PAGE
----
Who are the Koch brothers and what do they want. What drives the super rich for more? It’s a question that perplexes me.
It’s safe to assume that they are trying to enrich themselves, and I don’t think that facet of human nature ever changes. But I think they would also tell you that they wish to create an atmosphere that is ripe with unfettered opportunity and uplifts all those eager to seize it.
Of course, to this end, sacrifices must be made. All one must do is look to John D. Rockefeller, J.P. Morgan, and all those laid waste by the march toward progress, which we now enjoy.
Sorry, no more Howard Zinn after this. In the transcontinental railroad race, records exact that toll for just 1889. “22,000 railroad workers were killed or injured,” writes Zinn.
That does not dismiss the burden the barons had to endure for our benefit. Sullying themselves through bribes and political intrigue, Union Pacific and Central Pacific secured 9 million acres of free land and tens of millions in government funding. But the exorbitant one or two dollars a day paid to Chinese and Irish immigrants had to have made up for all the baggage these magnets carried.
JP Morgan suffered a similar fate. Purchasing Andrew Carnegie’s steel empire in 1900 for half a billion dollars, he bought congress off to kill foreign competition through tariffs and monopolized the industry by keeping prices down. Fortunately, the $12 a day paid 200,000 workers surely gave him the satisfaction that they barely survived.
In response, the Homestead Action of 1892 was doomed of Pinkertons and the full backing of the government. As such, US Steel remained union free well into the 20th Century.
But the cost of living among the country’s railroad workers had more than just daily survival in mind. 2000 workers died each year and 30,000 were left injured. The companies attributed such tragedy to “acts of God,” according to Zinn.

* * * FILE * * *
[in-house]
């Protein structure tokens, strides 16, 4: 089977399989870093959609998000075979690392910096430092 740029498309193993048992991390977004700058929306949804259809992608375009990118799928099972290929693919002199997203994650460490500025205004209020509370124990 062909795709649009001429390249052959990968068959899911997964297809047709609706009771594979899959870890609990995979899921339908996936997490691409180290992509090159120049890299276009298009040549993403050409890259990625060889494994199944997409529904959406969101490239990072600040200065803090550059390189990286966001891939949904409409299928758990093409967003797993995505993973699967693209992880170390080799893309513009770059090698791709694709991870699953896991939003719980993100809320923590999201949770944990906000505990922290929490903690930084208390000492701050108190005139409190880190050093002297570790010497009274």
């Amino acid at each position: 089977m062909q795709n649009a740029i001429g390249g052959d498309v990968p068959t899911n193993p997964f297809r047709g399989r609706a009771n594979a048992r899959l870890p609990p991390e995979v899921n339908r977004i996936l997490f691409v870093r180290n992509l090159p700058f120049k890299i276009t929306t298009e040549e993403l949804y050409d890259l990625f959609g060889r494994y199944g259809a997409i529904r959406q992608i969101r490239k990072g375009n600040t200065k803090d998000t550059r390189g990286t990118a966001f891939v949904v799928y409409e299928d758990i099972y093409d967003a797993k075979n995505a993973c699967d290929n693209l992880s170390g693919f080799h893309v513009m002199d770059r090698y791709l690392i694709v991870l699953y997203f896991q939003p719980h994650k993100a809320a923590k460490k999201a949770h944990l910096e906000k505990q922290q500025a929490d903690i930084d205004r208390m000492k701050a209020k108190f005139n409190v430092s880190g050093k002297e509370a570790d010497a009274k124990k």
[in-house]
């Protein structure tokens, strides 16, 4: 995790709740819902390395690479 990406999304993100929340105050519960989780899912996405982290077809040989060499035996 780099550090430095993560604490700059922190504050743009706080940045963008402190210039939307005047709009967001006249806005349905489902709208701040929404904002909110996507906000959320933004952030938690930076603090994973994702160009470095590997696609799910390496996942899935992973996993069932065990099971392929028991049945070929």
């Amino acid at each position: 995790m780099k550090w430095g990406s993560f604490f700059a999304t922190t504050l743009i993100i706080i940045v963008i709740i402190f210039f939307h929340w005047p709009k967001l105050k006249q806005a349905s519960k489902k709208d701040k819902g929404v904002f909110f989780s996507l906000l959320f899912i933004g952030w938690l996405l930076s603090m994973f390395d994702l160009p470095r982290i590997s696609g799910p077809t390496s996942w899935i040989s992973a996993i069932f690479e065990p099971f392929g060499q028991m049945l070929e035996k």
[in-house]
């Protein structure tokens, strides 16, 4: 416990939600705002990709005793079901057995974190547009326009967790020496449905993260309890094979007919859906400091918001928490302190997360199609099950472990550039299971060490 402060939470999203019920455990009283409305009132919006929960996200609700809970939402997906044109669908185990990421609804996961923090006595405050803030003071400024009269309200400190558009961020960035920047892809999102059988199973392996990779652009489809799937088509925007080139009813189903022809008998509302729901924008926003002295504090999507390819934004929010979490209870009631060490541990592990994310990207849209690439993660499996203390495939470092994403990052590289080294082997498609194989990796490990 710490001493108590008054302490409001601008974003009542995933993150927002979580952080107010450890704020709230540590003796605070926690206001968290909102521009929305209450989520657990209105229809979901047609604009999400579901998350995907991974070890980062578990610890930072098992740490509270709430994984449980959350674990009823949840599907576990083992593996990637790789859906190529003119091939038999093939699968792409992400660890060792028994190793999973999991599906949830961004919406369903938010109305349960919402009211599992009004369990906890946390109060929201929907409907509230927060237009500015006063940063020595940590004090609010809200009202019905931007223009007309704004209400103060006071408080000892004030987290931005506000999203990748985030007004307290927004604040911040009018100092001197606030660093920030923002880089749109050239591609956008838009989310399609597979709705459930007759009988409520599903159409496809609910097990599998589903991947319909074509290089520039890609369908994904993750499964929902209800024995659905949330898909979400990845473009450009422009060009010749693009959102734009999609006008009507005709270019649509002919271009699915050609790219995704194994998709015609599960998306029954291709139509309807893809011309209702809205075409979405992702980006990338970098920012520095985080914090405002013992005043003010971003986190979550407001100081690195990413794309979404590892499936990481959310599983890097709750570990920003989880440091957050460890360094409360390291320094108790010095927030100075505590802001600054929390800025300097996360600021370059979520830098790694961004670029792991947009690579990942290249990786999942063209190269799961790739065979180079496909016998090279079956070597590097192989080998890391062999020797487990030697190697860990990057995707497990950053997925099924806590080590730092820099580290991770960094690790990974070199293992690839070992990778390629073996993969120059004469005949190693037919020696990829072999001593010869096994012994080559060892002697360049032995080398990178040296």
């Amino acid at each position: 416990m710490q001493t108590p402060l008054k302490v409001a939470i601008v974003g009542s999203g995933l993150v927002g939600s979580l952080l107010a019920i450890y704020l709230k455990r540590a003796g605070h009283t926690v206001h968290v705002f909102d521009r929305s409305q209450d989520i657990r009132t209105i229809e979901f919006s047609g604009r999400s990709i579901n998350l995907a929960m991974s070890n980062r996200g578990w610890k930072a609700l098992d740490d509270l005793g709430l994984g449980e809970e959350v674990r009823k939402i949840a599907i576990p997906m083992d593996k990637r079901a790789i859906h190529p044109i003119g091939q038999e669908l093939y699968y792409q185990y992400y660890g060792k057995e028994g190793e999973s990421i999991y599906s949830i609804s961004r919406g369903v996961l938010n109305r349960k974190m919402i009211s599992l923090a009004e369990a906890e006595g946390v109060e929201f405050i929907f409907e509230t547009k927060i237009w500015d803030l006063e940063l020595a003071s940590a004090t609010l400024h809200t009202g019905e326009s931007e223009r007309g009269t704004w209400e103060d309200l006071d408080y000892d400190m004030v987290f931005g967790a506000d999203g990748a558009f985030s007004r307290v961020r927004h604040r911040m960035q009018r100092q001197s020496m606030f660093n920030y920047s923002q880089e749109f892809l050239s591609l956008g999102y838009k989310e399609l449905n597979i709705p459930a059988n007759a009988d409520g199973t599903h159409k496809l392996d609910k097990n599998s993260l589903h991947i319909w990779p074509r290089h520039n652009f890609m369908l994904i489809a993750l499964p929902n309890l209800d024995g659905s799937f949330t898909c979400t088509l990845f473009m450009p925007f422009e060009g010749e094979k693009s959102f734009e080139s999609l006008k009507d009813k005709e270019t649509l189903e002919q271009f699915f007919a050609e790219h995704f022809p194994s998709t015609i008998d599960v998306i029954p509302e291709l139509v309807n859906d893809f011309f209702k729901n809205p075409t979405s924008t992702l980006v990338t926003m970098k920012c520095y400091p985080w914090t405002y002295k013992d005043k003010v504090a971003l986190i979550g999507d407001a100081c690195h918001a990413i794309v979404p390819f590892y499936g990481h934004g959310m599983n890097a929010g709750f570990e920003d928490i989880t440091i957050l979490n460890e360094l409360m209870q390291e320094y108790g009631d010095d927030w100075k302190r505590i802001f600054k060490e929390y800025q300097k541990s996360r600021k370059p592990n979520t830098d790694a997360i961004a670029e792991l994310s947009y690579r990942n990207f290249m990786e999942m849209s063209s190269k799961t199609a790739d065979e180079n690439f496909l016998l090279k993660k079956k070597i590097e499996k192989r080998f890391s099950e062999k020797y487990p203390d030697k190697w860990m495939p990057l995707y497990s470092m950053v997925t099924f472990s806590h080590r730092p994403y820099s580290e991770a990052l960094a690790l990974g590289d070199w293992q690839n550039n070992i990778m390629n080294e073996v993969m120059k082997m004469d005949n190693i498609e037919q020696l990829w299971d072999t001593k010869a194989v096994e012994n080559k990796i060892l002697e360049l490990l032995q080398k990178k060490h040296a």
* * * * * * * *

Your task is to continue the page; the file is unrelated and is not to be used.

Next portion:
Obviously, workers had a more grounded take. “It comes down to this,” reported Fireman’s Magazine. “While railroad managers reduce their force and require men to do double duty, involving the loss of rest and sleep…the accidents are chargeable to the greed of the corporation.
The situation reached its breaking point in 1894 when the Pullman strike began. Remarkably, the action amounted to a nationwide strike. “All traffic leading out of Chicago had come to a halt – workers derailed freight cars, blocked tracks and pulled engineers off trains if they refused to cooperate.”
Thus federal troops were sent in on legal grounds. “The mails weren’t being delivered,” according to US Attorney General, Richard Olney. The troops descended on the yards, clubbing all they could see – 34 killed, 56 seriously injured and 700 arrested, including the organizer Eugene V. Debs.
Of course, there are more stories and more blood on the way to the eight hour work day and basic human dignity. Still, might there have been a better way to get there? Well, there was definitely a worse way.
Just ask the 20 million or so that fell to the collective industrialization of the Soviet Union. The 22,000 Irish that died on the railroad in 1889 nearly occurred in a single day. According to Nikolai Tolstoy’s, Stalin’s Secret War, the mindset of Russia’s ascent was encapsulated in the easy way the state resolved the fate of 14,000 political prisoners.
Once they had exhausted the mine they were tapping in Siberia, sending a train to gather them was a waste of resources in pursuit of the socialist dream. They simply marched all 14,000 off a cliff.
A little democracy is better than none, but still, who is this ruling class and what do they want? Having Utopian visions of their own – Atlas Shrugged serves as their Communist Manifesto.
The only thing, the Russians obviously saw no reason for a leap of faith and accepted their doctrine with the fanaticism of a suicide bomber. Maybe that’s why the Rand Paul’s are not nearly as dangerous. On the other hand, the bible is more for the masses who think the Koch Brother’s riches will pave the way for theirs.
All they want is your vote. But I still haven’t answered what they want. Whatever degree they believe their efforts can shift the world with a shrug – greed, power and ambition trump any notions of overcompensating for their guilty consciences.
For Zinn’s part, he believes the ruling class seeks separation from the rest of us. Having my doubts about that, maybe Andrew Carnegie’s father told us all we need to know as the Civil War loomed. “A man may be a patriot without risking his own life or sacrificing his health. There are plenty of lives less valuable.”
But I do know this. Everything we have has been fought and died for – the ruling class as the enemy. They would likely exhibit no pause in bringing us back to their golden age. All you have to do is look to the sweatshops they’ve replanted across the world. That is why we cannot be complacent, or the flying cars our great grandchildren enjoy, will be paid for by us – with our lives.
Originally Published on Rich Monetti
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